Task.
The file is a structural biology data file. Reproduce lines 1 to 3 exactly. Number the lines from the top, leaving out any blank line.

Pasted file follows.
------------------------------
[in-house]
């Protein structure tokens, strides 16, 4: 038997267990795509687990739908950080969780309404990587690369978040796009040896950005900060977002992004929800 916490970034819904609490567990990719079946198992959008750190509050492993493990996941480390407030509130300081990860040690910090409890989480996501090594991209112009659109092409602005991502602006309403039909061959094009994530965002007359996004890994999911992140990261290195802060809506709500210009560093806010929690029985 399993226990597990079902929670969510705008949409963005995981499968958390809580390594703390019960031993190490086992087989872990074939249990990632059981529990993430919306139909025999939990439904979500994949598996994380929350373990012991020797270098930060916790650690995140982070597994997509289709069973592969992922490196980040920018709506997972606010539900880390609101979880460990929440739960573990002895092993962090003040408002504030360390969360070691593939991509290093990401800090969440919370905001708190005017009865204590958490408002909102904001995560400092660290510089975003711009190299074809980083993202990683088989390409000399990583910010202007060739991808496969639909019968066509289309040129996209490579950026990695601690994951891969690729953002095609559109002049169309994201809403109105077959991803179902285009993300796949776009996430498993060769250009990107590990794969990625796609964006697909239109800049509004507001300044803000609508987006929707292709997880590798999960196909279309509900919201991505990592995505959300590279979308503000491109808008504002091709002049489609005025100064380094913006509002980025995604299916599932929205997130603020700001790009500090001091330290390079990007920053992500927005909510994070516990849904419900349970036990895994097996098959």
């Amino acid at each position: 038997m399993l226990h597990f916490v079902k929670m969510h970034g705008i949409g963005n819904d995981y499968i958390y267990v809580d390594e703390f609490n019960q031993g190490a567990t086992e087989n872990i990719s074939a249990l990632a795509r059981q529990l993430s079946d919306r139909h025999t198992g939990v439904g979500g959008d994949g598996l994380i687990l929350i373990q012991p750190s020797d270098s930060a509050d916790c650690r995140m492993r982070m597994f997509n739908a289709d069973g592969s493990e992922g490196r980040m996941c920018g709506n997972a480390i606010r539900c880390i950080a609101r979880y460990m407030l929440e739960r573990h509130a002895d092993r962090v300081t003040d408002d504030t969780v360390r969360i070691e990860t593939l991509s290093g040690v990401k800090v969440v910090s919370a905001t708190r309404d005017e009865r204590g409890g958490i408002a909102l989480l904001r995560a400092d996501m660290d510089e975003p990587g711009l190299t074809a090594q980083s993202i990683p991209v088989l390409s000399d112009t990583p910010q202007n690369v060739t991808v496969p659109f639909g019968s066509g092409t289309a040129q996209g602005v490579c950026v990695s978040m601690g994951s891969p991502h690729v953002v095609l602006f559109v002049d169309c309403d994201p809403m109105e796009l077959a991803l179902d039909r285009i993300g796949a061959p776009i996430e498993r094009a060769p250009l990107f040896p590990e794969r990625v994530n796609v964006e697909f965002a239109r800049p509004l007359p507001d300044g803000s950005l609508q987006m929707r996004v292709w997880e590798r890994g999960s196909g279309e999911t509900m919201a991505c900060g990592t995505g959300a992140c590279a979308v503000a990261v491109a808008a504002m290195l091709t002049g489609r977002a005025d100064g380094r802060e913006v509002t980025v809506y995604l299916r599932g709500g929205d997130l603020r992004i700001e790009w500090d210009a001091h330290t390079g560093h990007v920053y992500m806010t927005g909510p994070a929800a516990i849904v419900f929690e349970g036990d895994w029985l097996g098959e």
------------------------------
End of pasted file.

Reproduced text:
[in-house]
């Protein structure tokens, strides 16, 4: 038997267990795509687990739908950080969780309404990587690369978040796009040896950005900060977002992004929800 916490970034819904609490567990990719079946198992959008750190509050492993493990996941480390407030509130300081990860040690910090409890989480996501090594991209112009659109092409602005991502602006309403039909061959094009994530965002007359996004890994999911992140990261290195802060809506709500210009560093806010929690029985 399993226990597990079902929670969510705008949409963005995981499968958390809580390594703390019960031993190490086992087989872990074939249990990632059981529990993430919306139909025999939990439904979500994949598996994380929350373990012991020797270098930060916790650690995140982070597994997509289709069973592969992922490196980040920018709506997972606010539900880390609101979880460990929440739960573990002895092993962090003040408002504030360390969360070691593939991509290093990401800090969440919370905001708190005017009865204590958490408002909102904001995560400092660290510089975003711009190299074809980083993202990683088989390409000399990583910010202007060739991808496969639909019968066509289309040129996209490579950026990695601690994951891969690729953002095609559109002049169309994201809403109105077959991803179902285009993300796949776009996430498993060769250009990107590990794969990625796609964006697909239109800049509004507001300044803000609508987006929707292709997880590798999960196909279309509900919201991505990592995505959300590279979308503000491109808008504002091709002049489609005025100064380094913006509002980025995604299916599932929205997130603020700001790009500090001091330290390079990007920053992500927005909510994070516990849904419900349970036990895994097996098959």
């Amino acid at each position: 038997m399993l226990h597990f916490v079902k929670m969510h970034g705008i949409g963005n819904d995981y499968i958390y267990v809580d390594e703390f609490n019960q031993g190490a567990t086992e087989n872990i990719s074939a249990l990632a795509r059981q529990l993430s079946d919306r139909h025999t198992g939990v439904g979500g959008d994949g598996l994380i687990l929350i373990q012991p750190s020797d270098s930060a509050d916790c650690r995140m492993r982070m597994f997509n739908a289709d069973g592969s493990e992922g490196r980040m996941c920018g709506n997972a480390i606010r539900c880390i950080a609101r979880y460990m407030l929440e739960r573990h509130a002895d092993r962090v300081t003040d408002d504030t969780v360390r969360i070691e990860t593939l991509s290093g040690v990401k800090v969440v910090s919370a905001t708190r309404d005017e009865r204590g409890g958490i408002a909102l989480l904001r995560a400092d996501m660290d510089e975003p990587g711009l190299t074809a090594q980083s993202i990683p991209v088989l390409s000399d112009t990583p910010q202007n690369v060739t991808v496969p659109f639909g019968s066509g092409t289309a040129q996209g602005v490579c950026v990695s978040m601690g994951s891969p991502h690729v953002v095609l602006f559109v002049d169309c309403d994201p809403m109105e796009l077959a991803l179902d039909r285009i993300g796949a061959p776009i996430e498993r094009a060769p250009l990107f040896p590990e794969r990625v994530n796609v964006e697909f965002a239109r800049p509004l007359p507001d300044g803000s950005l609508q987006m929707r996004v292709w997880e590798r890994g999960s196909g279309e999911t509900m919201a991505c900060g990592t995505g959300a992140c590279a979308v503000a990261v491109a808008a504002m290195l091709t002049g489609r977002a005025d100064g380094r802060e913006v509002t980025v809506y995604l299916r599932g709500g929205d997130l603020r992004i700001e790009w500090d210009a001091h330290t390079g560093h990007v920053y992500m806010t927005g909510p994070a929800a516990i849904v419900f929690e349970g036990d895994w029985l097996g098959e």